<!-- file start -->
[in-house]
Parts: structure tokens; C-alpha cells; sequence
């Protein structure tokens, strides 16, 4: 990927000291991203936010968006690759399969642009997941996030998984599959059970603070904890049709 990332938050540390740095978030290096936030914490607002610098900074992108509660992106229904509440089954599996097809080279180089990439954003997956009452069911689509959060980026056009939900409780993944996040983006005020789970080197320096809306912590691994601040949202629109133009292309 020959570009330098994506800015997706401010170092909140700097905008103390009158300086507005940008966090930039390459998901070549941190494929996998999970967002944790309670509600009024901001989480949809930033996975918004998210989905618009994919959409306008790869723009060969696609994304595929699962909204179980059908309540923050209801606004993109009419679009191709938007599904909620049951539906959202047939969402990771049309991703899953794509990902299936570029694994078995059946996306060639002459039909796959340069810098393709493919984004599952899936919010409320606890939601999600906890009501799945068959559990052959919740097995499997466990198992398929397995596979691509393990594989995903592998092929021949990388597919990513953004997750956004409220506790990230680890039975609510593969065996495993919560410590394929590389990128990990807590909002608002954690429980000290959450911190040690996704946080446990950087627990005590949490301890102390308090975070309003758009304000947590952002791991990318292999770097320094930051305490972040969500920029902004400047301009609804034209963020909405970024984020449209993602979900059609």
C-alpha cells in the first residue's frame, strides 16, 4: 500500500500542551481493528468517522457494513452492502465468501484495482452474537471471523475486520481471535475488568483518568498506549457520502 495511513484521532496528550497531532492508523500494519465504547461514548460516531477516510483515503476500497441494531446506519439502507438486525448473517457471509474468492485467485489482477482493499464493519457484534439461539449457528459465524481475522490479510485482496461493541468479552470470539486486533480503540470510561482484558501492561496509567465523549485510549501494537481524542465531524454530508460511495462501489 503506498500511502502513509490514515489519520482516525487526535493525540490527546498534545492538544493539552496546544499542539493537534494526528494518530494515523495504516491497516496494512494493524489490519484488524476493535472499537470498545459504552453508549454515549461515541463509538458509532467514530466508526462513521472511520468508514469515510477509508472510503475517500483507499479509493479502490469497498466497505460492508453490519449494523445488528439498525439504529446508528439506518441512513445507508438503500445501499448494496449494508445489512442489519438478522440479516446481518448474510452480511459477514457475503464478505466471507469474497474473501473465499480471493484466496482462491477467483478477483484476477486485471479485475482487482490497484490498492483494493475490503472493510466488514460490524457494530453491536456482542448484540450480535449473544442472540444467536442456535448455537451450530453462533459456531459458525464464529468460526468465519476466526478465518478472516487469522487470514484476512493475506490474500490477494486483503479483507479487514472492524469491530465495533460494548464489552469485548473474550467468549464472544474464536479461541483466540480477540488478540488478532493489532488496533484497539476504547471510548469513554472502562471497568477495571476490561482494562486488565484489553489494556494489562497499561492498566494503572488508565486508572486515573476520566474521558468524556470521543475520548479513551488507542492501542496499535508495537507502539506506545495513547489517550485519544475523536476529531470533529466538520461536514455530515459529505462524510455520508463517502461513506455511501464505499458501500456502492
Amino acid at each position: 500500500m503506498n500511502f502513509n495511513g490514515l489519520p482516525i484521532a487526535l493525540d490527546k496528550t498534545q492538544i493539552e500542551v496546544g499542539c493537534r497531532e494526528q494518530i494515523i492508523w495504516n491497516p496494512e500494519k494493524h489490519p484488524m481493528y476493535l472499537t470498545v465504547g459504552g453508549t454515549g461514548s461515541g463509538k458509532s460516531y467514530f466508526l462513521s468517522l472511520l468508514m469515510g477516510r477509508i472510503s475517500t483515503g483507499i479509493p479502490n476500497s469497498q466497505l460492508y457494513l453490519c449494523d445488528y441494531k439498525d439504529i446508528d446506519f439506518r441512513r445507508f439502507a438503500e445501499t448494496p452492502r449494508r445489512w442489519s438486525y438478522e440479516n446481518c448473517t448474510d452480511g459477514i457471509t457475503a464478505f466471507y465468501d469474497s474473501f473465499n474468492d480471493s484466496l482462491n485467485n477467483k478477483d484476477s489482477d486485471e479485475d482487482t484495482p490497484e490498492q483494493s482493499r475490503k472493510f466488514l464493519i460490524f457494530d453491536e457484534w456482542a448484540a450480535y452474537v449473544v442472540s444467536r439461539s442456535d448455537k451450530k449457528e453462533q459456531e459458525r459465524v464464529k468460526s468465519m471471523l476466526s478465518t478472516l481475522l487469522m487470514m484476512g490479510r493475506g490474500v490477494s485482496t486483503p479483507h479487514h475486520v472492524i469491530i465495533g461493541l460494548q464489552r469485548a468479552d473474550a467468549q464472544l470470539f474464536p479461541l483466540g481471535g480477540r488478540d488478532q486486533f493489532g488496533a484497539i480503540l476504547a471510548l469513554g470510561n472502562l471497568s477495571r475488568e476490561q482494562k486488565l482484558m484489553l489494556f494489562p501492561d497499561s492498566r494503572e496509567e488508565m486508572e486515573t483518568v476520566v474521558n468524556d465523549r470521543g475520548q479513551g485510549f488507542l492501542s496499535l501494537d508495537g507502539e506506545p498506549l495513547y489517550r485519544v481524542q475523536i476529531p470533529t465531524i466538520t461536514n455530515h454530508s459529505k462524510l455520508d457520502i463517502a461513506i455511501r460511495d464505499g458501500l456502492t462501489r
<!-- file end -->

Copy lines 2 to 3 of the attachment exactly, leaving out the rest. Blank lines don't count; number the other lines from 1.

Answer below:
Parts: structure tokens; C-alpha cells; sequence
């Protein structure tokens, strides 16, 4: 990927000291991203936010968006690759399969642009997941996030998984599959059970603070904890049709 990332938050540390740095978030290096936030914490607002610098900074992108509660992106229904509440089954599996097809080279180089990439954003997956009452069911689509959060980026056009939900409780993944996040983006005020789970080197320096809306912590691994601040949202629109133009292309 020959570009330098994506800015997706401010170092909140700097905008103390009158300086507005940008966090930039390459998901070549941190494929996998999970967002944790309670509600009024901001989480949809930033996975918004998210989905618009994919959409306008790869723009060969696609994304595929699962909204179980059908309540923050209801606004993109009419679009191709938007599904909620049951539906959202047939969402990771049309991703899953794509990902299936570029694994078995059946996306060639002459039909796959340069810098393709493919984004599952899936919010409320606890939601999600906890009501799945068959559990052959919740097995499997466990198992398929397995596979691509393990594989995903592998092929021949990388597919990513953004997750956004409220506790990230680890039975609510593969065996495993919560410590394929590389990128990990807590909002608002954690429980000290959450911190040690996704946080446990950087627990005590949490301890102390308090975070309003758009304000947590952002791991990318292999770097320094930051305490972040969500920029902004400047301009609804034209963020909405970024984020449209993602979900059609």